|Concern of NNRTI transmission during chronic infection
Aug 8, 2007
(Sorry to resubmit this question Doc, but I mispoke earlier. His doctor recommended taking him off tx. altogether 18 months ago.) Previous - I have a relatively complex question regarding potential reinfection with a NNRTI resistant mutation. I am HIV chronically infected for well over 5 years. I'm doing well on HAART (Epzicom and Viramune) with undetectable viral load and CD4 counts over 800. I have been abstinent for many years, as to not spread the virus or put myself at risk for additional STIs. I recently, however, met a positive partner and began dating. I am well informed on the data suggesting chronic infection confers some protection against reinfection. In a moment of impulsivity, however, my new date and I had UAI. He informed me that he was on Sustiva and two nukes for three years with complete viriologic suppression and CD4 counts over 1200. However, his doctor recommended treatment interruption approximately 18 months ago. Since then his viral load climbed very slowly to its current 20,000 level. His CD4 cells remain over 500. The problems lies in his doctor stopping his regimen at once, disregarding the caution about the extended half-life of Sustiva. He was completely unaware of the risks for developing a NNRTI mutation following such a protocol. He is Caucasian and maintained a relatively low viral load for some time after discontinuation of HAART. My question is, in the chance that he did develop the NNRTI mutation, am I now at risk for its transimission to me on my current Epzicom/Viramune regimen. This episode represented a single encounter, but it was UAI. I realize this was entirely irresponsbile, but self-recrimination will serve no purpose now. My ID follow-up is not for 3 months. Should I take any preventive steps or wait that long to see what happens with my numbers?
Response from Dr. Sherer
Yes, you should take preventive measures...whatever it will take to discourage you from further doing UAI, which I am guessing stands for unprotected anal intercourse. You obviously know that, but it is the first lesson from this episode, and a hard one.
On the bright side are the long odds that all the events that worry you have all happened at the same time to conspire to result in your acquisition of an NNRTI-resistant strain, and the relative infrequency of "super-infection" of a second HIV strain in a person already infected with one, and the fact that you are undetectable on a regimen that might be expected to suppress a potentially transmitted virus. Still, you will help yourself to avoid this terrible uncertainty in future by playing with latex. So rather than self recrimination, just some sober resolve will do fine. Don't beat yourself up, just deal with it and find alternatives that work for you.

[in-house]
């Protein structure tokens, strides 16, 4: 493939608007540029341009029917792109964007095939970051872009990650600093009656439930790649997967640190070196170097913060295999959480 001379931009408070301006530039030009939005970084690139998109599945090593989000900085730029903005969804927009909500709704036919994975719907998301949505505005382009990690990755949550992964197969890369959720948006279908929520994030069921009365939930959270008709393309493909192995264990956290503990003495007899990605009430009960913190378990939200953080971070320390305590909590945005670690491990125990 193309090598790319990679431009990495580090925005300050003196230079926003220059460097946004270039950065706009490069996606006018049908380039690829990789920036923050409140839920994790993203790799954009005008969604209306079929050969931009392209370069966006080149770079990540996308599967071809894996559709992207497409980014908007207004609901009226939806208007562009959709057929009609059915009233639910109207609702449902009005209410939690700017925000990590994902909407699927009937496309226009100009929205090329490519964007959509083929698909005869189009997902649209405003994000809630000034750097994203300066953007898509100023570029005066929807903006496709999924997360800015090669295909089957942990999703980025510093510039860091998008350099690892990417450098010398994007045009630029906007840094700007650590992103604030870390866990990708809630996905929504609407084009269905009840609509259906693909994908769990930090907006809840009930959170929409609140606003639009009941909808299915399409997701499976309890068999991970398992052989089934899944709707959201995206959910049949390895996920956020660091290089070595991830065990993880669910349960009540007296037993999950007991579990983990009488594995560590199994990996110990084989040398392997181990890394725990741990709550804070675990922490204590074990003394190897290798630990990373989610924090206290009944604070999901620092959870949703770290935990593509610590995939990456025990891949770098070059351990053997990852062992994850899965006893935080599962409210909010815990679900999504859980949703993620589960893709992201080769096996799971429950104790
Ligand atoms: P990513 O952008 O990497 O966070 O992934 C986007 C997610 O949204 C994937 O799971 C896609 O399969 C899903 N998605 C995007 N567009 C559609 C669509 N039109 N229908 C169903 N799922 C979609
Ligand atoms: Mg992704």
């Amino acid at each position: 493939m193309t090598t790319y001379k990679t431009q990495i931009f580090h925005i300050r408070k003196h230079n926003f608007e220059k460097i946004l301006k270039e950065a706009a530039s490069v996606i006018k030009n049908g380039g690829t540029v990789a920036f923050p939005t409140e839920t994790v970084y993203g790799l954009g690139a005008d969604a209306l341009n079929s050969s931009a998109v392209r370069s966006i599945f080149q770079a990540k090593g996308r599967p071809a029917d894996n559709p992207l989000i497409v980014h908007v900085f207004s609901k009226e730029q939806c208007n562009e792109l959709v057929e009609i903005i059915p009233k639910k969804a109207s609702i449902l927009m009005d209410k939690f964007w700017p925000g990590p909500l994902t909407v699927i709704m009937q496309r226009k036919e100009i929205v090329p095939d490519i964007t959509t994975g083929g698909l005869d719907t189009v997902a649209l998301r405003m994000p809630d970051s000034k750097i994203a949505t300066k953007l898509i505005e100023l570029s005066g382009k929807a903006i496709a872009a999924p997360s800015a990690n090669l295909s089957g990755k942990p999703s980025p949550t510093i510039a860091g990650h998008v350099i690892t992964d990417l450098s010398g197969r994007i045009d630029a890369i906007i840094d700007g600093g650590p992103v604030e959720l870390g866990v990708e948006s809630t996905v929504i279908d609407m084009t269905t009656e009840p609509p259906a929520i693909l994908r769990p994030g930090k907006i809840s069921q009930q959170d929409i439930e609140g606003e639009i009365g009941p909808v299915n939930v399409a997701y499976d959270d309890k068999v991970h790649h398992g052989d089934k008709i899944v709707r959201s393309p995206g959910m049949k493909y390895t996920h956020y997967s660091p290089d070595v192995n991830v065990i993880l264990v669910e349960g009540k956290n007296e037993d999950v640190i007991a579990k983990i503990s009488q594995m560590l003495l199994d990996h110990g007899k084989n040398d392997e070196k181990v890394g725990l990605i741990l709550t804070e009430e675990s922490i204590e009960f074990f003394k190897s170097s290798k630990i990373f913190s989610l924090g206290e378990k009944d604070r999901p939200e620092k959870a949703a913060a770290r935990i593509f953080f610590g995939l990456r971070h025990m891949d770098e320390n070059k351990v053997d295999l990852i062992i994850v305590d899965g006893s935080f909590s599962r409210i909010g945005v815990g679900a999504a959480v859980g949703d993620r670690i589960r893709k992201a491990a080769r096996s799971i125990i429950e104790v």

What you suggest is possible - an NNRTI mutant virus might have arisen because of the way in which his regimen was stopped, but that was 18 months ago, and while some NNRTI mutations are persistent, more commonly they become minority species after 1 year of discontinuation.
And even if they did persist in a minority species in your partner, that variant may not necessarily have joined the swarm infecting his gonads. There is some variation between plasma virus and genital secretion virus.
However, since what you suggest is POSSIBLE, you can certainly return to your doctor's sooner than three months and request repeat viral load and CD4 cell count testing, as well as a genotype if the value is above 1,000, in order to find out whether any such thing happened from a single UAI encounter, from which the likelihood of transmission is estimated to be in the range of 1:300. You can report to him or her whether you have had any signs or symptoms of acute HIV infection. And you can measure your viral load for any sudden unexpected increases, and see if your past genotype persists, or new ones have suddenly emerged unexpectedly, suggesting recent super-infection.
Finally, as above, super-infection is remarkably uncommon, and some would say rare. It appears that HIV has some immunologic properties that decrease the likelihood of super-infection. Researchers in North America with the predominant B viral strain have struggled to prove cases of super-infection, even in the setting of multiple high risk partners. The literature is full of stories of discordant couples who had unprotected sex for a decade or more without transmitting the virus, and of couples in which both individuals are HIV infected, but no super-infection occurs after years of unprotected sex.
The highest 'rate' that I have seen is an observational cohort from Kenya in which superinfection occured to 8 individuals in 54 discordant couples over a two year period, and we have to be careful about making too many comparisons between HIV transmission in Africa and in the north, as there are many additional cofactors in HIV transmission that may vary in these different settings.
My advise to you is to talk to your doctor about these events, repeat your viral load and genotype, and discuss this email with him or her.
Finally, you asked also whether other preventive measures might be useful. There is some evidence to suggest that post-exposure prophylaxis with ART might decrease the risk of transmission following exposure if instituted promptly, eg within 4 hours, and not longer than 72 hours following exposure in a person who is not HIV infected. There is much less data concerning the possiblity of PEP in people who have HIV infection in order to prevent a superinfection. Your current therapy is suppressing your virus well. It is reasonable to think that it would have a similar action against a transmitted virus, even one with a single mutation, because of the presence of three active drugs in your regimen.
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